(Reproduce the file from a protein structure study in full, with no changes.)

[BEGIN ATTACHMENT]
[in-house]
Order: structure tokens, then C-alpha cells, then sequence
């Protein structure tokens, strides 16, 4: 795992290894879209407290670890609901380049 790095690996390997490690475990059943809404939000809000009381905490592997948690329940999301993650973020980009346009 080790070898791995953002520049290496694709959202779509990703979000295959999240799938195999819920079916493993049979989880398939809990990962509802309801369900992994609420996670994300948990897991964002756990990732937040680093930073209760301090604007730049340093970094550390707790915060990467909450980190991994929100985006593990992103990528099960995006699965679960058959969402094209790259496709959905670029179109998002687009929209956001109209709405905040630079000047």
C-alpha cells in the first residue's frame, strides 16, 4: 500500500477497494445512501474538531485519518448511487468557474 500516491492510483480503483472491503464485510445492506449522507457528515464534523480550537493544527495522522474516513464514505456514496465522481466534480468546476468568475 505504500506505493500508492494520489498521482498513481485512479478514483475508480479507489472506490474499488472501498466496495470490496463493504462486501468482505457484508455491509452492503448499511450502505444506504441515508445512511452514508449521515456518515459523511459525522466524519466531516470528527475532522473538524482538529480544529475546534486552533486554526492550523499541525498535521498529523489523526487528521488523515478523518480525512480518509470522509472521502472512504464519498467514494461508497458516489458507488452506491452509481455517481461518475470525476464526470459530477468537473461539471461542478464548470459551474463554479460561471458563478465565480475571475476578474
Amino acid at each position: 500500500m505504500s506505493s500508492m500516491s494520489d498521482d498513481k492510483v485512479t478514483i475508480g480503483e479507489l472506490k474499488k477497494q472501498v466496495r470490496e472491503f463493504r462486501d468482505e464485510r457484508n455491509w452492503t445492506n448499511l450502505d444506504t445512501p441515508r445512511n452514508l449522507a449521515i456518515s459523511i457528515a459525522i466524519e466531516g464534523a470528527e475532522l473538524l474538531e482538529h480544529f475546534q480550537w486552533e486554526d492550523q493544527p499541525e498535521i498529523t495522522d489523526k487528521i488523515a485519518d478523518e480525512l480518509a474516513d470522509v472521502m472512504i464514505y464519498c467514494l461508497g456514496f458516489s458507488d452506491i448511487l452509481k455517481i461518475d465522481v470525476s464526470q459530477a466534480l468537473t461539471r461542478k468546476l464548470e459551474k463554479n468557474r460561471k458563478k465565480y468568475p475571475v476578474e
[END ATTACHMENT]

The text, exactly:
[in-house]
Order: structure tokens, then C-alpha cells, then sequence
């Protein structure tokens, strides 16, 4: 795992290894879209407290670890609901380049 790095690996390997490690475990059943809404939000809000009381905490592997948690329940999301993650973020980009346009 080790070898791995953002520049290496694709959202779509990703979000295959999240799938195999819920079916493993049979989880398939809990990962509802309801369900992994609420996670994300948990897991964002756990990732937040680093930073209760301090604007730049340093970094550390707790915060990467909450980190991994929100985006593990992103990528099960995006699965679960058959969402094209790259496709959905670029179109998002687009929209956001109209709405905040630079000047």
C-alpha cells in the first residue's frame, strides 16, 4: 500500500477497494445512501474538531485519518448511487468557474 500516491492510483480503483472491503464485510445492506449522507457528515464534523480550537493544527495522522474516513464514505456514496465522481466534480468546476468568475 505504500506505493500508492494520489498521482498513481485512479478514483475508480479507489472506490474499488472501498466496495470490496463493504462486501468482505457484508455491509452492503448499511450502505444506504441515508445512511452514508449521515456518515459523511459525522466524519466531516470528527475532522473538524482538529480544529475546534486552533486554526492550523499541525498535521498529523489523526487528521488523515478523518480525512480518509470522509472521502472512504464519498467514494461508497458516489458507488452506491452509481455517481461518475470525476464526470459530477468537473461539471461542478464548470459551474463554479460561471458563478465565480475571475476578474
Amino acid at each position: 500500500m505504500s506505493s500508492m500516491s494520489d498521482d498513481k492510483v485512479t478514483i475508480g480503483e479507489l472506490k474499488k477497494q472501498v466496495r470490496e472491503f463493504r462486501d468482505e464485510r457484508n455491509w452492503t445492506n448499511l450502505d444506504t445512501p441515508r445512511n452514508l449522507a449521515i456518515s459523511i457528515a459525522i466524519e466531516g464534523a470528527e475532522l473538524l474538531e482538529h480544529f475546534q480550537w486552533e486554526d492550523q493544527p499541525e498535521i498529523t495522522d489523526k487528521i488523515a485519518d478523518e480525512l480518509a474516513d470522509v472521502m472512504i464514505y464519498c467514494l461508497g456514496f458516489s458507488d452506491i448511487l452509481k455517481i461518475d465522481v470525476s464526470q459530477a466534480l468537473t461539471r461542478k468546476l464548470e459551474k463554479n468557474r460561471k458563478k465565480y468568475p475571475v476578474e